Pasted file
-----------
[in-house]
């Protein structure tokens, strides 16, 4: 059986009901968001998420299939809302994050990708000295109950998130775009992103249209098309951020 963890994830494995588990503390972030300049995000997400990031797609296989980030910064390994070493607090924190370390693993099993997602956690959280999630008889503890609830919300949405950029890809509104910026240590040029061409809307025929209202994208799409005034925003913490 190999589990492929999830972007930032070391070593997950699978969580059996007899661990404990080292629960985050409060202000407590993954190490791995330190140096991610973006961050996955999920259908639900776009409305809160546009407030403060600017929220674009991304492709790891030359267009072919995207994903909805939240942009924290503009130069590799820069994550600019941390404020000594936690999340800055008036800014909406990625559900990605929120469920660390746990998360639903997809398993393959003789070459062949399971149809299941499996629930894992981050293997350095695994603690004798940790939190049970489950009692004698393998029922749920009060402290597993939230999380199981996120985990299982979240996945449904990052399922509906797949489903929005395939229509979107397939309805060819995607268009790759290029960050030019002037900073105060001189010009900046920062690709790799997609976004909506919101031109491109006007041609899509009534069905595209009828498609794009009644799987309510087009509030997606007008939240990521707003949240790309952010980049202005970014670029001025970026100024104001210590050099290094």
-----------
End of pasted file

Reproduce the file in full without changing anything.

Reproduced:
[in-house]
């Protein structure tokens, strides 16, 4: 059986009901968001998420299939809302994050990708000295109950998130775009992103249209098309951020 963890994830494995588990503390972030300049995000997400990031797609296989980030910064390994070493607090924190370390693993099993997602956690959280999630008889503890609830919300949405950029890809509104910026240590040029061409809307025929209202994208799409005034925003913490 190999589990492929999830972007930032070391070593997950699978969580059996007899661990404990080292629960985050409060202000407590993954190490791995330190140096991610973006961050996955999920259908639900776009409305809160546009407030403060600017929220674009991304492709790891030359267009072919995207994903909805939240942009924290503009130069590799820069994550600019941390404020000594936690999340800055008036800014909406990625559900990605929120469920660390746990998360639903997809398993393959003789070459062949399971149809299941499996629930894992981050293997350095695994603690004798940790939190049970489950009692004698393998029922749920009060402290597993939230999380199981996120985990299982979240996945449904990052399922509906797949489903929005395939229509979107397939309805060819995607268009790759290029960050030019002037900073105060001189010009900046920062690709790799997609976004909506919101031109491109006007041609899509009534069905595209009828498609794009009644799987309510087009509030997606007008939240990521707003949240790309952010980049202005970014670029001025970026100024104001210590050099290094």